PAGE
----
United Kingdom

Natural gas market and infrastructure

The natural gas market is under the supervision of the Office of the Gas and Electricity Markets (OFGEM). OFGEM promotes competitive gas and electricity markets and is in charge of regulating the markets to ensure that there is adequate investment in the networks. The authority also aims to contribute towards curbing climate change and other work aimed at sustainable development

Map (natural gas grid / storage facilities)

Figure 1: Natural gas grid and storage facilities in the UK (source: National Grid)

Relevance regarding the energy supply system

In 2010 the gas demand of the UK increased to 1,093 TWh. Most of the gas was needed for generation of electricity in combined cycle gas turbines 34 %) and for domestic heating (35.7 %). UK gas imports have increased during the recent years due to decline in gas production from the UK Continental Shelf (UKCS) .  Gas is imported from Norway (25 %), from the Netherlands (5%) and as LNG from Qatar (20%), with around 50% from the UKCS.  There are some LNG imports from Algeria, Nigeria, Egypt and Trinidad 

Gas grid infrastructure data

The UK gas grid is extensive, being more than 280,000 kilometres in length, and providing gas to roughly 20 million consumers. The high pressure grid (operating at 70 – 85 bar) is called the National Transmission System. It is owned by National Grid, the sole TSO in the UK. Gas flows from the National Transmission System into the distribution level where odorant is added. There are 8 Gas Distribution Networks, which are owned by 4 different DSOs: National Grid, Scotia Gas Networks, CKI of Hong Kong and Macquarie. The distribution grid is split into 12 Local Distribution Zones and each has a daily flow weighted average calorific value (FWACV) regime, The aim is to ensure that every gas consumer receives gas at an equal calorific value subject to a maximum error of 1 MJ/m3 .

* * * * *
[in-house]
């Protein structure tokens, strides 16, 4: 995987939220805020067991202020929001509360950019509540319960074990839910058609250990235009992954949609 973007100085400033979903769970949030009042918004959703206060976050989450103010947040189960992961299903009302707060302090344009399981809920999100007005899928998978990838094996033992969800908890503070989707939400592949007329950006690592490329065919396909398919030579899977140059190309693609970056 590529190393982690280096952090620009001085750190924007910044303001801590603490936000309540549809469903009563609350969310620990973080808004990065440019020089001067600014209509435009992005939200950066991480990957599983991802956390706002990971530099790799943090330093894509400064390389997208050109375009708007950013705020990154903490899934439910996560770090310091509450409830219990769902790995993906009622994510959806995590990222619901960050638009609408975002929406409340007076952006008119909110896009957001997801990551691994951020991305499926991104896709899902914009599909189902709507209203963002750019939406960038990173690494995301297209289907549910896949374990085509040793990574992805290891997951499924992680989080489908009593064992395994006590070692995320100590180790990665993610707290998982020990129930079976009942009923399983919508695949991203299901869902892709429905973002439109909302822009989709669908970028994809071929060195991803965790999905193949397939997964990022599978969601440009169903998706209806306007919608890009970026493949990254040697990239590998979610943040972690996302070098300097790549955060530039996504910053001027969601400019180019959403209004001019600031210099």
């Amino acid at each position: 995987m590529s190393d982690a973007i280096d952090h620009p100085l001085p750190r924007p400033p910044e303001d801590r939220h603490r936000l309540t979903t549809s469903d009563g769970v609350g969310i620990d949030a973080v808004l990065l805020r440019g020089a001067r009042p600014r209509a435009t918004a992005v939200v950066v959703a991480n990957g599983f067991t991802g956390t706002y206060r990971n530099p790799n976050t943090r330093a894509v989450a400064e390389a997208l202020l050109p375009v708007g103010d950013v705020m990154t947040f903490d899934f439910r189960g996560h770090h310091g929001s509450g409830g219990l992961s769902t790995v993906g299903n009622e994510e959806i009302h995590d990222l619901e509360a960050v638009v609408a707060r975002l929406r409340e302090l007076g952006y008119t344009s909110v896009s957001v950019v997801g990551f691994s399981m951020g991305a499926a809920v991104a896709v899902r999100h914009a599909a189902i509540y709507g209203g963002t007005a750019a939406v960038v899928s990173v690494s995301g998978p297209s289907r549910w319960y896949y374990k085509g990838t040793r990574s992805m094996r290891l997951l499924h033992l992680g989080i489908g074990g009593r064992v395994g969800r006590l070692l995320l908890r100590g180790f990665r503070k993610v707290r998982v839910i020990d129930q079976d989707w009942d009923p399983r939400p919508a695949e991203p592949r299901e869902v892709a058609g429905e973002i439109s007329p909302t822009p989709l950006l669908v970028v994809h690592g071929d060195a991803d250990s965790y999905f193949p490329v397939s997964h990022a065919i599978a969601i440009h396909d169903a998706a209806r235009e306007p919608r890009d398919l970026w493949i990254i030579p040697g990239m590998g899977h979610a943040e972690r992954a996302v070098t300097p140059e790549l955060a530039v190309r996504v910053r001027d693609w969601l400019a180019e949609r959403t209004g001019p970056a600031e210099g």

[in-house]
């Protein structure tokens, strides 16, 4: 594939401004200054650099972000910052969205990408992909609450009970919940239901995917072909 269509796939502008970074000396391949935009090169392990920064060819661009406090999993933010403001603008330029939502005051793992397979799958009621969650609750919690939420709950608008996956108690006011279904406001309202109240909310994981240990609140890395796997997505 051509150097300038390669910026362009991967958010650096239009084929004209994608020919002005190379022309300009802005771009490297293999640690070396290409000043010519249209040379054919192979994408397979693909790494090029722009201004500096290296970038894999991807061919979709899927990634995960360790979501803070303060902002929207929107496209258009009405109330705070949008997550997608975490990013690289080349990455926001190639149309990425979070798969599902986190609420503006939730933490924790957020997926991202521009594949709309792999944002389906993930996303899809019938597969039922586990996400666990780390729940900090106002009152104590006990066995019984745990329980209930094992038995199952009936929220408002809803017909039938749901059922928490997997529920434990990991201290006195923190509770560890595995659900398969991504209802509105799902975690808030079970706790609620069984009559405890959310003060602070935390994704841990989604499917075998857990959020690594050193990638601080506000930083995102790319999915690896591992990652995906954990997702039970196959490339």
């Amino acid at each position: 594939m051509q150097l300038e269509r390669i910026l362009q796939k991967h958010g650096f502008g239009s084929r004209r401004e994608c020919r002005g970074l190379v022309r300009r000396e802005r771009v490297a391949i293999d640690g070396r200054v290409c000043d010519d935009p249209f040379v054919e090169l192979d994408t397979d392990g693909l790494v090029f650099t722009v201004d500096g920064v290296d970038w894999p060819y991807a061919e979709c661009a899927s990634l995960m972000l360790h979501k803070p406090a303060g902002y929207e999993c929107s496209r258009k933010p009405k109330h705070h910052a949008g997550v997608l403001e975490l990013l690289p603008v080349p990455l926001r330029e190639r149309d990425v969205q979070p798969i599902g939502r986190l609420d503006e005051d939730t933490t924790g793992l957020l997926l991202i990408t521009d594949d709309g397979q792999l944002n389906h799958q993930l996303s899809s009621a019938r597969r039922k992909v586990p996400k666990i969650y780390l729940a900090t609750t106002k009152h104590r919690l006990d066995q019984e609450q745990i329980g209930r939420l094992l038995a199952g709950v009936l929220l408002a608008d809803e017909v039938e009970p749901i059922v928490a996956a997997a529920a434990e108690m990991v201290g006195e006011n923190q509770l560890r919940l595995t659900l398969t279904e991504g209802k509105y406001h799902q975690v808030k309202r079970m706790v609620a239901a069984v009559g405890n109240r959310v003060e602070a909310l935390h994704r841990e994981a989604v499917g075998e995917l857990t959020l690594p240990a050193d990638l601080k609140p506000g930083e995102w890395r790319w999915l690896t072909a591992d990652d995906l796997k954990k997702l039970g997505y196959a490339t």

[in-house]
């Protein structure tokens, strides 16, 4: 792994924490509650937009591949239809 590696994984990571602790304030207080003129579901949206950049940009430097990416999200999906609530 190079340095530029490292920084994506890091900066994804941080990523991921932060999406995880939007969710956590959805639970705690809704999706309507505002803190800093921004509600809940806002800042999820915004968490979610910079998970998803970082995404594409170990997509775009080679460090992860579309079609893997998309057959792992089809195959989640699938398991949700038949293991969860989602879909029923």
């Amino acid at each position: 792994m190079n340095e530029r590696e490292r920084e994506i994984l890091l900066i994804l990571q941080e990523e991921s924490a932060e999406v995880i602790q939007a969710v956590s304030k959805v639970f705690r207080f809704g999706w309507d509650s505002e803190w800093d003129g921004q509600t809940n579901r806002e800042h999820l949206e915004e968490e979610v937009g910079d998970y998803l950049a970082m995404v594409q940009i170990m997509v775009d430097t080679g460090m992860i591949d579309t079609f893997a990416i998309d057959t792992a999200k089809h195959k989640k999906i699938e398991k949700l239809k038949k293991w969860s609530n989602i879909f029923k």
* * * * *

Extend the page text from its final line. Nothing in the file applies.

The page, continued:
CNG infrastructure data

There is negligible natural gas used in the UK transportation sector, where there are less than 250 vehicles on CNG/LNG, mostly dual fuel trucks.  There are only 5 CNG filling stations in UK and it is believed less than 5 CNG cars.